by Trevor Hopkins

This was all getting worse and worse. A missing brother - who might or might not be dead - an over-attentive and unwanted fiancé, a human live-in lover - young Mayfield had certainly managed to be right in the centre of a whirlpool of attention. And old retainer Tibbermore conveniently omitting important facts from my attention.

Still, none of these factors and relationships need be related to the murder of Lady Strowan - although they all cried out for being carefully investigated - nor need any of this be at all connected to the disappearance of the expensive necklace. The theft - if that's what it was - may have been an opportunistic act by a lucky criminal. Or perhaps it really had simply been mislaid and even now it was laying unregarded in some dusty drawer.

Tibbermore himself showed me out, walking with me across the kitchen courtyard.

"Come in this way anytime, sir," I said politely, "Molly or one of the others will direct you to me, night or day."

I elected against a return to my office. It was unlikely that there was anything there to interest me, although I did make a point of checking in with my message service. No dice.

Instead I undertook some research on Cairnie Westwood, visiting the public library whose worn steps and dusty windows are such a feature of the main square in the next-door cavern but one. The aged librarian recognised me immediately when I arrived and was more than helpful in directing me to the appropriate stack. She fussed around me like an old mother hen. I think I must spend too much time in that building.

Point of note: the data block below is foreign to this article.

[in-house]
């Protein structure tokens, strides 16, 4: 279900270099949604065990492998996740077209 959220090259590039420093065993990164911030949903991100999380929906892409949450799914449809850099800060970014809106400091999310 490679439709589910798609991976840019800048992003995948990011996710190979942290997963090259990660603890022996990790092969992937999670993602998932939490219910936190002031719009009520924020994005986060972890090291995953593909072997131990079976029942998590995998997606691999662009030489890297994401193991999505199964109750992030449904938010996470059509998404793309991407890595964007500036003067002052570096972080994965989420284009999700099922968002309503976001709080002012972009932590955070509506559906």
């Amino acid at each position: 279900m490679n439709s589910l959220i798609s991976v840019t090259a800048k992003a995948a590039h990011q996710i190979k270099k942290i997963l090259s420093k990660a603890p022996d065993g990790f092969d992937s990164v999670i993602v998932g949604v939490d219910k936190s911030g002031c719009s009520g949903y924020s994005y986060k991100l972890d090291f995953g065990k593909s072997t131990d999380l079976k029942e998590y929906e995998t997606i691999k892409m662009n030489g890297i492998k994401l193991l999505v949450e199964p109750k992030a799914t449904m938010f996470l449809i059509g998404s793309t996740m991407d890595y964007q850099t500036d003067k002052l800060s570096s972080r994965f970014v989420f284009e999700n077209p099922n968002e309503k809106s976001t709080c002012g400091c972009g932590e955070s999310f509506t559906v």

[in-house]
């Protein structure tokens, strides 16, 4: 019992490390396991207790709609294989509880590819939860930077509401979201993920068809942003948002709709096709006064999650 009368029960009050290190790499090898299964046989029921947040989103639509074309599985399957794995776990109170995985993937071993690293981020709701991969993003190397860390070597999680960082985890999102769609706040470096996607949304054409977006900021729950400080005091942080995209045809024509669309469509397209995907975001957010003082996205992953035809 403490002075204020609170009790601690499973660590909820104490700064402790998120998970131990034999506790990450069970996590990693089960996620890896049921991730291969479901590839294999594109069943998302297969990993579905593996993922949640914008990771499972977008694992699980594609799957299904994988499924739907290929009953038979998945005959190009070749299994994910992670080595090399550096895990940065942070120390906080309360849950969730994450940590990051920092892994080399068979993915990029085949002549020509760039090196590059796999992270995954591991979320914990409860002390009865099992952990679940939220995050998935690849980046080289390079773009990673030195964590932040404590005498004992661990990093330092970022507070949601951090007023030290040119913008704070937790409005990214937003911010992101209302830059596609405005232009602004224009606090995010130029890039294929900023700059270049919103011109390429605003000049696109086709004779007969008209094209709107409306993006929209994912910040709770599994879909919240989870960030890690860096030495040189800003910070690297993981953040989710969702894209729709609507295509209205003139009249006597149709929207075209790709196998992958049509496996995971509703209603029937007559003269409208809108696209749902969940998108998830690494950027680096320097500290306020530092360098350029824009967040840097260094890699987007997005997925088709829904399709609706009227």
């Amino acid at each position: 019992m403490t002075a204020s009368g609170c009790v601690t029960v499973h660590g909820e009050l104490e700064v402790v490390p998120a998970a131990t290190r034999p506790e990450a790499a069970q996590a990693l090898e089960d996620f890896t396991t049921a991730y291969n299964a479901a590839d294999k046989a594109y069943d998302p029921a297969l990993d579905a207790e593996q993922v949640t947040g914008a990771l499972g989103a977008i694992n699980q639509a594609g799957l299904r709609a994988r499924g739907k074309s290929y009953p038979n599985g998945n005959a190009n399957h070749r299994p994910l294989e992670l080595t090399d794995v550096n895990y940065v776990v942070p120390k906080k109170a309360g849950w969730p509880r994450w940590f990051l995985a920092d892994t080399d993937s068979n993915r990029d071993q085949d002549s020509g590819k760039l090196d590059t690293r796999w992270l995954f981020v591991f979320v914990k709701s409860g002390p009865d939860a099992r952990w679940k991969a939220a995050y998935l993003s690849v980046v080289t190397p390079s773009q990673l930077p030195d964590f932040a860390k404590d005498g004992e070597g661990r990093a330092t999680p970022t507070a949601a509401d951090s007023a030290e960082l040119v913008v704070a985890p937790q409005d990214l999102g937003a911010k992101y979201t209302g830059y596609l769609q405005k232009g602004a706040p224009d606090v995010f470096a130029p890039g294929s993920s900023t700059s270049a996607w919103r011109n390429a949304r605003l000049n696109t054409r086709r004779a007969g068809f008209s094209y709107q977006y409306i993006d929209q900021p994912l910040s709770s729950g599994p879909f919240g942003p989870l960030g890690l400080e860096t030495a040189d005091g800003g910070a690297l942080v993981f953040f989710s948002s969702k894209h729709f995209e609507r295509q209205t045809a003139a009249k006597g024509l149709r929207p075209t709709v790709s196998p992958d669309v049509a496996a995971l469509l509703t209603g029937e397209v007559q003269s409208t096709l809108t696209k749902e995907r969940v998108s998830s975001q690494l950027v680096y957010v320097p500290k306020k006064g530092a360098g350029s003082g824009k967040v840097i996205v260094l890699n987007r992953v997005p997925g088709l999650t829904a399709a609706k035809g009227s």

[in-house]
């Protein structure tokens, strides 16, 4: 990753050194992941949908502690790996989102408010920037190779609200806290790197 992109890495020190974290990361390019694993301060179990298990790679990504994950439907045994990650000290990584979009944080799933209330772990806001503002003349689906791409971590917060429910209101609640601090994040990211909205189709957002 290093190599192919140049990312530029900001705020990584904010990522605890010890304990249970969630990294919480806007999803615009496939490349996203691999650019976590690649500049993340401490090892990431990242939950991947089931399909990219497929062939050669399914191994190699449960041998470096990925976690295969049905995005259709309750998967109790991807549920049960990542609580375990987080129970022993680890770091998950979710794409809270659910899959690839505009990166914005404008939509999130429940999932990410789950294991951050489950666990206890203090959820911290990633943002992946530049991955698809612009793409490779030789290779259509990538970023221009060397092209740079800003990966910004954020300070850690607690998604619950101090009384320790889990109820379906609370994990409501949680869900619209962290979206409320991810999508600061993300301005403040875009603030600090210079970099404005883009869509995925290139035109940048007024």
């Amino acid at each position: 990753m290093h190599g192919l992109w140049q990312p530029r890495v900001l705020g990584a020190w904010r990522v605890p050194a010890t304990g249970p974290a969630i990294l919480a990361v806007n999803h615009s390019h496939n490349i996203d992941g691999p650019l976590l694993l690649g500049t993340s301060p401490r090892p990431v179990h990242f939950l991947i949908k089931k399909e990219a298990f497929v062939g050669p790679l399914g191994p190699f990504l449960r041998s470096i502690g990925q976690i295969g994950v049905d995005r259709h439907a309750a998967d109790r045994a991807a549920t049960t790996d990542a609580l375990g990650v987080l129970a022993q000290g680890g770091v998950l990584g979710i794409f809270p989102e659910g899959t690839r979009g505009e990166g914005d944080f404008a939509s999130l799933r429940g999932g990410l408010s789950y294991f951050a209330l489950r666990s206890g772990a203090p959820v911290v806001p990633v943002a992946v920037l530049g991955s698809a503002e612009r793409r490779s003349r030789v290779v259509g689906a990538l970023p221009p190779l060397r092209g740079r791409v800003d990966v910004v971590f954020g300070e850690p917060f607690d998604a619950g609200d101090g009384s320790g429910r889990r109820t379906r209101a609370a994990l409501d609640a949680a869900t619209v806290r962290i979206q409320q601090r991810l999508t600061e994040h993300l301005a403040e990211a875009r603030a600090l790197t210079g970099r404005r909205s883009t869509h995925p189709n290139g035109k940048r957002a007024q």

With the librarian's slightly over-eager assistance, I found a small number of newspaper reports and accounts of court proceedings. Not that there was much to report, it seemed. The young Goblin had been quite a tearaway, rebelling against the society of his parents and the expensive schools he had been expected to attend. He had been considered smart but lazy, bored by the lessons and much preferred the excitement of breaking the rules. He had been arrested on minor charges half-a-dozen times, but somehow the charges were dropped before they made it to the courts. Family money at work, no doubt.

But eventually the family patience wore thin and there was a good old-fashioned stand-up argument between Cairnie and his parents. The youngster stormed out, vowing never to return and slamming the door behind him. Initially his parents were moderately unperturbed: Cairnie had stamped off before, eventually returning displaying at least a hint of remorse and promising to reform.

Then the hours turned into days, and the days turned into weeks, and still Cairnie did not show up. His parents, by now racked with remorse, alerted the police and, when the coppers were unable to discover anything, made appeals in the newspapers, offered a substantial reward and even engaged the services of an expensive firm of private investigators. But nothing definitive was ever found, just a few unconfirmed sightings and third-hand reports which hinted he was still alive.

It was getting late by the time I left the library. I made my way to the little apartment I maintain in one of the more downmarket caverns, making a detour to take in a quick bite at David's Diner. Once home, I sat in my favourite chair, nursing a tot of the cheap whiskey I use to hold down dinner and mulled over the case. There were still too many threads which needed to be unravelled to make any kind of sense. But at least I actually had some threads to tease apart - people to track down and talk to, leads to follow up. Also, I should make a report to my other client, if I could figure out a way to track her down. Another task for tomorrow.

I finished the whiskey and went to bed. I didn't remember any dreams.

Part 32 Part 34